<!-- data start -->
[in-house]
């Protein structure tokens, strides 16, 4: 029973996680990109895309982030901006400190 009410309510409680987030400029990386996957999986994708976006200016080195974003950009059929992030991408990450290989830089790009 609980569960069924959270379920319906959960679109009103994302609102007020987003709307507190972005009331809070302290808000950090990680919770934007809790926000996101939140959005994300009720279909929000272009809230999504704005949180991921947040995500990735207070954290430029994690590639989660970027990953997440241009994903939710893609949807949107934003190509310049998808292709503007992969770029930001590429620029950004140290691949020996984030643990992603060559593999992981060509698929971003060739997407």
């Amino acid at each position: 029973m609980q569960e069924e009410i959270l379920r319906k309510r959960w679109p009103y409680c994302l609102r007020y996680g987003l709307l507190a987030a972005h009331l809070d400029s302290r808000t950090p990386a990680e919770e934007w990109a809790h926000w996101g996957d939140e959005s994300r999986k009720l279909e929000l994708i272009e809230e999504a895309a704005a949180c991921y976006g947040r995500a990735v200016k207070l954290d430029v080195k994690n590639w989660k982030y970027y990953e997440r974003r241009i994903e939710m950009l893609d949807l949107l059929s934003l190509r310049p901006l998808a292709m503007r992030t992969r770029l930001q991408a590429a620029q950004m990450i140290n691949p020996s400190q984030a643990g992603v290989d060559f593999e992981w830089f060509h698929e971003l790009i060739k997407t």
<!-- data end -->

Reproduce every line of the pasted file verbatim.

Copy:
[in-house]
């Protein structure tokens, strides 16, 4: 029973996680990109895309982030901006400190 009410309510409680987030400029990386996957999986994708976006200016080195974003950009059929992030991408990450290989830089790009 609980569960069924959270379920319906959960679109009103994302609102007020987003709307507190972005009331809070302290808000950090990680919770934007809790926000996101939140959005994300009720279909929000272009809230999504704005949180991921947040995500990735207070954290430029994690590639989660970027990953997440241009994903939710893609949807949107934003190509310049998808292709503007992969770029930001590429620029950004140290691949020996984030643990992603060559593999992981060509698929971003060739997407």
């Amino acid at each position: 029973m609980q569960e069924e009410i959270l379920r319906k309510r959960w679109p009103y409680c994302l609102r007020y996680g987003l709307l507190a987030a972005h009331l809070d400029s302290r808000t950090p990386a990680e919770e934007w990109a809790h926000w996101g996957d939140e959005s994300r999986k009720l279909e929000l994708i272009e809230e999504a895309a704005a949180c991921y976006g947040r995500a990735v200016k207070l954290d430029v080195k994690n590639w989660k982030y970027y990953e997440r974003r241009i994903e939710m950009l893609d949807l949107l059929s934003l190509r310049p901006l998808a292709m503007r992030t992969r770029l930001q991408a590429a620029q950004m990450i140290n691949p020996s400190q984030a643990g992603v290989d060559f593999e992981w830089f060509h698929e971003l790009i060739k997407t």